Book Review – Walsall’s Greatest: Tony Richards and the Saddlers’ Glory Years by Gary Richards

The English football pyramid top four divisions is made up of 92 clubs, however, the way that the modern media goes on you’d think that the 20 Premier League clubs are the only ones that exist. Football history in true Orwellian 1984 style has been rewritten so that all that before 1992/93 has miraculously disappeared and is never spoken about.

Thankfully up and down the country, thousands still attend games in the Championship, League 1 and League 2 and further down the National League System to watch their teams and ensure that their community, history and stories continue to survive and thrive.

Books like Walsall’s Greatest: Tony Richards and the Saddlers’ Glory Years by Gary Richards also thankfully add to the titles on shelves bringing to life often untold tales of players and season’s from the past.

As the PR for the book tells readers, “at the end of the 1953/54 season, Walsall Football Club finished bottom of the Third Division South and applied for re-election to the Football League for a third successive year.” What followed was an incredible change of fortunes for the West Midlands club inspired by the goalscoring talents of Tony Richards and Colin Taylor under the management of Bill Moore, which saw the Saddlers rise to the heights of the old Second Division (now Championship) taking on the likes of Leeds United, Liverpool and Newcastle United.

One thing to get out of the way is that the book is written by Tony Richards’ son Gary, but despite this, the story is told in a totally professional and objective manner and there is no mawkish sentimentality to be found amongst the pages. And yes whilst his father (who was voted Walsall’s greatest ever player in 1998) is at the centre of the story, this book is a tribute to all the players and management that brought about the club’s most successful period.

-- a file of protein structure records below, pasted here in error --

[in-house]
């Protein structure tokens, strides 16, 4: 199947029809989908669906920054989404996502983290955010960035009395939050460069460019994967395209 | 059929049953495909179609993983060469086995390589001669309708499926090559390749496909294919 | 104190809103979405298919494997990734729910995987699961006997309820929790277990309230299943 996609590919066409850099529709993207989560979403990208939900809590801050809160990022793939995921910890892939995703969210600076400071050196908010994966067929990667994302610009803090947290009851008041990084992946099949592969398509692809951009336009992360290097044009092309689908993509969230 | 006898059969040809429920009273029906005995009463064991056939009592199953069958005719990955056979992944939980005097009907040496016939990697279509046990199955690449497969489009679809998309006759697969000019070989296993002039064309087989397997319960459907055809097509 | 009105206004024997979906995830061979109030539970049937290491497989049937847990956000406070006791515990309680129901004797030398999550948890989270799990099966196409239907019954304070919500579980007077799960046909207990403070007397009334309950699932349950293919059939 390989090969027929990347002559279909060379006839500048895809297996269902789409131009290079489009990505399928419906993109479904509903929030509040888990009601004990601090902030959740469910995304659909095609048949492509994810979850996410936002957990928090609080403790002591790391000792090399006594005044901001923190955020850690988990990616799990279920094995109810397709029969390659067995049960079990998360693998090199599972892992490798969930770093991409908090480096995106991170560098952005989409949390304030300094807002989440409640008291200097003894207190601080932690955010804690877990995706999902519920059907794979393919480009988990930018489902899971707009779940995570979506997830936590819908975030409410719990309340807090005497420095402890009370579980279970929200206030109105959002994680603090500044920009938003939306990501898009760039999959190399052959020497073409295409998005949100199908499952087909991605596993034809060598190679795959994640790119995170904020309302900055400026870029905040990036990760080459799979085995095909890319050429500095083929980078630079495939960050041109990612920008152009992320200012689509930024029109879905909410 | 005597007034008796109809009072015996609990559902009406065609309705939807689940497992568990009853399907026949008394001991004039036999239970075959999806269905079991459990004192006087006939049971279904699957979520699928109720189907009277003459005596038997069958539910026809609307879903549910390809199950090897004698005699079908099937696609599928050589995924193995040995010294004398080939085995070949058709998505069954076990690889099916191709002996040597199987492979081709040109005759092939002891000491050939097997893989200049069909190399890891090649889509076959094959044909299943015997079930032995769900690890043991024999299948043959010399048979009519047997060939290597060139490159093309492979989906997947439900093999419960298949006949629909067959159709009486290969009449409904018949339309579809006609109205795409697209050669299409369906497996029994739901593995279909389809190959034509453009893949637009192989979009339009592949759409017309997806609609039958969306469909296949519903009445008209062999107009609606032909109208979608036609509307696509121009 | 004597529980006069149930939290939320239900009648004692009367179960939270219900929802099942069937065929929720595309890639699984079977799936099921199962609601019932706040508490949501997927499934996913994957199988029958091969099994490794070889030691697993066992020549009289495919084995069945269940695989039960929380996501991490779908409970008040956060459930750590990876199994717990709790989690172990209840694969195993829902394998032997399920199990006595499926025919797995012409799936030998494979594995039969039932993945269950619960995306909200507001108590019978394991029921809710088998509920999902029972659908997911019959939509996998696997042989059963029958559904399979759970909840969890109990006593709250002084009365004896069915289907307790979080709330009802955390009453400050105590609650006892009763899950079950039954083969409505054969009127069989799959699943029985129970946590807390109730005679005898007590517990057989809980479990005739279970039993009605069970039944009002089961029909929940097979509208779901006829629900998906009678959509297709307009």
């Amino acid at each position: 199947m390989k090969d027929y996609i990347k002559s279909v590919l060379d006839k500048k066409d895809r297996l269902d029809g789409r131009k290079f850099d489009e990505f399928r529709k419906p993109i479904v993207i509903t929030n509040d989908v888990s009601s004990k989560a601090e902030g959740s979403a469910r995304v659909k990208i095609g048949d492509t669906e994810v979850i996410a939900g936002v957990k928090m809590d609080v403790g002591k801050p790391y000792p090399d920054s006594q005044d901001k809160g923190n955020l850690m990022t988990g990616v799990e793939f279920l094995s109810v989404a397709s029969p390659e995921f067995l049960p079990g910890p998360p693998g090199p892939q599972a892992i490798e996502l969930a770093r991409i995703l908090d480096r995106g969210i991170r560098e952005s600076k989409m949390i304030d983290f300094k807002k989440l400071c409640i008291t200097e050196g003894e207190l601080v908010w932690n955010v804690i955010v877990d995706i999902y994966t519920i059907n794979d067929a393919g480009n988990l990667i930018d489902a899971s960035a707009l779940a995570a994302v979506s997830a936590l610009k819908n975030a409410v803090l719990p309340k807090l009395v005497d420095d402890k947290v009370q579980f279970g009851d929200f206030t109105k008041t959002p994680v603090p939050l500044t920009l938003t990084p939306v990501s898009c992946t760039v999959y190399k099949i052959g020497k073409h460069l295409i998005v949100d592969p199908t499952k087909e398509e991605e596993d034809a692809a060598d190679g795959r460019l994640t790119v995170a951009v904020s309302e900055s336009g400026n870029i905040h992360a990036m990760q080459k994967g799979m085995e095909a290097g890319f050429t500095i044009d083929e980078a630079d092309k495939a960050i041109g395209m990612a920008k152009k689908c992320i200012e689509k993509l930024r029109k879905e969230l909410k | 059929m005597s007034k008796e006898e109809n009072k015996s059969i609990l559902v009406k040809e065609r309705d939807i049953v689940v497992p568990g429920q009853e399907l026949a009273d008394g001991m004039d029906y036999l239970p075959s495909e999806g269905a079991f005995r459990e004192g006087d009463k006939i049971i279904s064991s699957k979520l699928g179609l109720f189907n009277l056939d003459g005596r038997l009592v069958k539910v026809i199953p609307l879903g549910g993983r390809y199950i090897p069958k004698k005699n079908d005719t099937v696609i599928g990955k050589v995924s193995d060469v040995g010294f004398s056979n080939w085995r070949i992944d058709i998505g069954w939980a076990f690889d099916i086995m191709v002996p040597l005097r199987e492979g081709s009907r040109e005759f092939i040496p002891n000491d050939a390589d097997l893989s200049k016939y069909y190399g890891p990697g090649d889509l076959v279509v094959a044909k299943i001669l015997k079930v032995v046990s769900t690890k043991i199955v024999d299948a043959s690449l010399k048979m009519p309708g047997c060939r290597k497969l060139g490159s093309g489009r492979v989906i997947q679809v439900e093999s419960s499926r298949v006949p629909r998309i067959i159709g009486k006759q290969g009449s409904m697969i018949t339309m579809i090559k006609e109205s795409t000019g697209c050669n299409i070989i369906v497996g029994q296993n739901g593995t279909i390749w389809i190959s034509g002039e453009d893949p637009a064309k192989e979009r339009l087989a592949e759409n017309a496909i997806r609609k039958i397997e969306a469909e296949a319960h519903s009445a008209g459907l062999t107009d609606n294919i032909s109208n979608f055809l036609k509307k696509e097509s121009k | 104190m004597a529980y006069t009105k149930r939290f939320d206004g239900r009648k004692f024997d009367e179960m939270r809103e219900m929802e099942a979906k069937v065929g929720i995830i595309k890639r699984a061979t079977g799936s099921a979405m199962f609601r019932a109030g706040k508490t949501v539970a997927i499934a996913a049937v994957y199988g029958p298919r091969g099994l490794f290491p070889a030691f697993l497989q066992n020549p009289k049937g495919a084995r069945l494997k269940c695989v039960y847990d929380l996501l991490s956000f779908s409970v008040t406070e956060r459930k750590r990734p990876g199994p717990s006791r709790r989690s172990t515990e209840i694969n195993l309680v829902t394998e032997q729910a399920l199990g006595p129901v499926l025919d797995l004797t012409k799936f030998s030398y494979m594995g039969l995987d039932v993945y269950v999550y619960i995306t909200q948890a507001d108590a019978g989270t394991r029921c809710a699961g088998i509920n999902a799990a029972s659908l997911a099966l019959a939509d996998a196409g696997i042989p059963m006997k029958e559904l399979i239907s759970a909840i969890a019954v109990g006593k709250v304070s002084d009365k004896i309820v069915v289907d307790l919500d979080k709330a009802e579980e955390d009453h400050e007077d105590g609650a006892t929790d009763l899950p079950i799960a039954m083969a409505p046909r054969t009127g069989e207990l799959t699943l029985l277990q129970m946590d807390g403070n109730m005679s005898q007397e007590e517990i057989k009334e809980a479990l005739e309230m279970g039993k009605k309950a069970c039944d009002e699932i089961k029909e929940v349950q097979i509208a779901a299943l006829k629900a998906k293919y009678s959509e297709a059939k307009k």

Indeed the research that the author carries out to produce this great read is to be admired as evidenced within the extensive notes section of the book. Whilst the internet can be a great source of information, it is evident that good old-fashioned trawling of newspaper archives and the like has been undertaken by Richards.’ A labour of love in more than one way. What also lends an authentic voice of the period are the interviews with Walsall players such as Keith Ball, Ray Wiggin, Trevor Foster, Stan Bennett and Nick Atthey who played with Tony Richards and bring to life the realities of the game in the 1950s and 60s.

In terms of the timeline, the book follows a convention path looking at Tony Richard’s upbringing, his early youth career at Birmingham City and his army days before his move to Walsall for the 1954/55 season. It then follows through the various Saddlers campaigns to 1963 when after 334 games scoring 185 goals, he left for Port Vale (1963 to 1966) and finished his career in non-league with Nuneaton Borough (1966 to 1969) where despite injuries Richards’ continued his incredible scoring prowess.

Whilst the book focuses very much on the story of Walsall’s rise at that time, the author also provides readers with some interesting comparisons about football then and now, thereby challenging some of the assumptions and perceptions of the game back in the day.

Sadly Tony Richards passed away in March 2010 aged 75 after suffering with dementia. Tony Richards’ was famous for his aerial ability and headed goals, especially the now not often seen diving header. And in one of the closing chapters Gary makes a serious point about how that continuous heading combined with playing at the time with heavier balls, no substitutes, concussion protocols or data research, inevitably contributed to the illness that afflicted his father. It’s a sobering and thought provoking chapter in a book that is otherwise a celebration of the beautiful game – one that is of course a book that is aimed at Walsall fan’s but will undoubtedly have a wider reach for those wanting an insight into the game and it environment in the 1950s and early 60s.

(Publisher: ToneRedDays. April 2022. Paperback: 255 pages)


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